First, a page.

With bare hands he grabbed a package, removed the queen’s cage and gave the box a thunk on the ground. The thousands of bees inside all fell in a clump on the bottom – they were clinging to one another and not the walls of the box. Debnam attached the queen cage to a panel and put it in a colony box, and then dumped the worker bees in alongside her. The workers would eventually chew away the cork plug imprisoning the queen, releasing her to a life of egg-laying in the bottom of the hive.

Carniolan bees adapt well to Montana compared to other species, Debnam said. Lifting off the top of a hive of Italian bees, he pointed to the mass of workers crawling over blobs of wax. Italian queens start producing eggs as soon as the weather warms up, giving their hives a head start.

Carniolan queens use more caution. Debnam said they seem to sense the fickle nature of Montana springs, and don’t lay so many eggs at first. So when the rains return and the temperature stalls new flowers, the Carniolans haven’t overpopulated the hive and can wait out the hungry time. Italian hives may starve.

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Several of the colonies in Bee Alert’s fenced-off work area had red bottles on their tops. Those were for the scientific projects Bromenshenk has been working on for clients like the U.S. Army.

Bees have proved adept at finding landmines and toxic chemicals. They also helped refine high-tech protein analysis the Army uses to identify poisons its troops might encounter on the battlefield. That work led to a new understanding of colony collapse last year, by using the Army’s sensors to spot a unique combination of virus and fungus infection that broke up bee hives.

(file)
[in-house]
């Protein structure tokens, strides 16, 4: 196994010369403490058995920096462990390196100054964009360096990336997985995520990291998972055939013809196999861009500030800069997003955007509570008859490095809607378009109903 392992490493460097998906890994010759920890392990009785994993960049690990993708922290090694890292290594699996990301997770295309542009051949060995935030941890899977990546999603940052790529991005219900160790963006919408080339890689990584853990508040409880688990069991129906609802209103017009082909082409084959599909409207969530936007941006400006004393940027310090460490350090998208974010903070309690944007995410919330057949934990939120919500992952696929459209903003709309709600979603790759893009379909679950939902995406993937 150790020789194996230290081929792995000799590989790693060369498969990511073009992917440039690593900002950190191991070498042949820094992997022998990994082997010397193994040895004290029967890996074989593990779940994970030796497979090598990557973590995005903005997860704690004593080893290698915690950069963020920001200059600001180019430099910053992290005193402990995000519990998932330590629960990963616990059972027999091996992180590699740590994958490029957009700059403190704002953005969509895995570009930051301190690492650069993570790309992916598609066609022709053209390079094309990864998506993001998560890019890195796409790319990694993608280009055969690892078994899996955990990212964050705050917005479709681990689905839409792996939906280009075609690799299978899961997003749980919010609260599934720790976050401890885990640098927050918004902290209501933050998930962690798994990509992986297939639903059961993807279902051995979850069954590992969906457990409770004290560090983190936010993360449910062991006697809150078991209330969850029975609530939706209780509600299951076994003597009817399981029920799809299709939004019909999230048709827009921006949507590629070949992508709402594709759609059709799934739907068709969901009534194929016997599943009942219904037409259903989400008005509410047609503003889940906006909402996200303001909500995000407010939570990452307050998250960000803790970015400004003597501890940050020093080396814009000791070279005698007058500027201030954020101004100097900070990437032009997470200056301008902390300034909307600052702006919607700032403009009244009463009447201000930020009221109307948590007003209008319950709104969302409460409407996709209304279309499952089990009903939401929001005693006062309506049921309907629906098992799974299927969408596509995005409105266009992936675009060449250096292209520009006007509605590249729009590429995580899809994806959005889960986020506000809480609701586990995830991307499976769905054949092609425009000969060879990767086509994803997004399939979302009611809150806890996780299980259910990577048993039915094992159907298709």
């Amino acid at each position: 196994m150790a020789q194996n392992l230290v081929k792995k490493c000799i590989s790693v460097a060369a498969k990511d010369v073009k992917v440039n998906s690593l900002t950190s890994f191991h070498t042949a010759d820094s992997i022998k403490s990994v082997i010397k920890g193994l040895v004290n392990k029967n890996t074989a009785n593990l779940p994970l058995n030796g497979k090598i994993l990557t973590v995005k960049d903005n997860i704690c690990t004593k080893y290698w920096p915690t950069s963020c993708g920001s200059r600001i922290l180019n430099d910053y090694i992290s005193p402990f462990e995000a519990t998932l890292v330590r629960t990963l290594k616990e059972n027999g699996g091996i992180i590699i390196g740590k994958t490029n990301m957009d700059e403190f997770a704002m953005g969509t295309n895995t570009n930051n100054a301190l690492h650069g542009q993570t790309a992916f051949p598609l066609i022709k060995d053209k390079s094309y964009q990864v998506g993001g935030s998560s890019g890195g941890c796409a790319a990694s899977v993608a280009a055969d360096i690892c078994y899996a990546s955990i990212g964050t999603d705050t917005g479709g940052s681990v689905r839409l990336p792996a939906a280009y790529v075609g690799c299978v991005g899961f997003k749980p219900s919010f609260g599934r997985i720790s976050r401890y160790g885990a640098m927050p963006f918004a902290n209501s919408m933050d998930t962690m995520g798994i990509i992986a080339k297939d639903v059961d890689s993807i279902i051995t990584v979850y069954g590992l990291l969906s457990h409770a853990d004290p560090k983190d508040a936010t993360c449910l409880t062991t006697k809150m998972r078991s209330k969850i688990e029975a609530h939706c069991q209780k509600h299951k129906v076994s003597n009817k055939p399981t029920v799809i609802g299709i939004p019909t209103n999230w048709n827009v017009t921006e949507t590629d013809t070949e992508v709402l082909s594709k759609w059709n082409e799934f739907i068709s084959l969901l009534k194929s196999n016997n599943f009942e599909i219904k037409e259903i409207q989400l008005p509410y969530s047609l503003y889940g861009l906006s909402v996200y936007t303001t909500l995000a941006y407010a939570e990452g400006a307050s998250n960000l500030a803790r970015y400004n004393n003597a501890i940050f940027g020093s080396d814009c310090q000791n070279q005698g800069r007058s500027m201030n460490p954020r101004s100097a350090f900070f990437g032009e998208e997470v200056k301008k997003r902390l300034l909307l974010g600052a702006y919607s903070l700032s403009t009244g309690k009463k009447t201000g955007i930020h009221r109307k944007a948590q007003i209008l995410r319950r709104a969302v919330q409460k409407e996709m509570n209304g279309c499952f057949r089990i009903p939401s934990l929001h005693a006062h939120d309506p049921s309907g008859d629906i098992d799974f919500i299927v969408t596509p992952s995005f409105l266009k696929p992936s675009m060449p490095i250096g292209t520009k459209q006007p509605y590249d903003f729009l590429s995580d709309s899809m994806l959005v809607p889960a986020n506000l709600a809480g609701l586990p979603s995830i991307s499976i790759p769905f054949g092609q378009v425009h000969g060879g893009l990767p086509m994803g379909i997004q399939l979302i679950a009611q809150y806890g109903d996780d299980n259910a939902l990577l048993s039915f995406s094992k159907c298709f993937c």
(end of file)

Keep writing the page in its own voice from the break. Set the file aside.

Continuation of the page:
Bee Alert electronics technician Will Leishman helps outfit the company’s “smart hives” with sensors that count the bees’ comings and goings, temperature and other aspects. He’s also working on a laser that can produce three-dimensional maps of bee activity in the wild. On Friday, he found loading new hives an enjoyable part of the job.

“I don’t have much experience with bees, actually,” Leishman said. “But they’re a lot easier to work with than electrons.”

The bees, packages and colony boxes came from Western Bee Supplies Inc. of Polson. The company manufactures “woodenware” for beekeepers all over the globe. Owner Rick Molenda said colony collapse disorder opened a new market for his business. After contracting from three shifts a day to one earlier in the decade, Western Bee is back to two shifts and 70 workers.

“When CCD first happened, we weren’t sure what to expect,’ Molenda said. “Then the new hobbyists started getting interested.”

The company still ships 45,000-pound loads of woodenware three times a week by semi truck, as well as containers to Australia, Europe and the Middle East. But it’s also added a showroom for small-time, walk-in customers.

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Target Range resident Kathy Armstrong was in the line waiting for a new package of bees. This was her fourth year raising them, although she still called herself a “newbie.” Her favorite part of the activity was showing kids how to use a 100-year-old spinner to fling the honey off the beeswax honey combs at harvest time.

“These guys are just phenomenal,” Armstrong said of the apprentice program. “They’ll teach you everything you need to know.”

One subject of persistent chatter in the line was how to protect hives from dark, furry predators like bears. Armstrong had invested in an electric fence only to find an unexpected vulnerability.

“When our hot tub broke, we had to turn off the power,” she said. “While we were fixing the tub, a bear got in and knocked over the colony. The queen got away.”

Reporter Rob Chaney can be reached at 523-5382 or at rchaney@missoulian.com.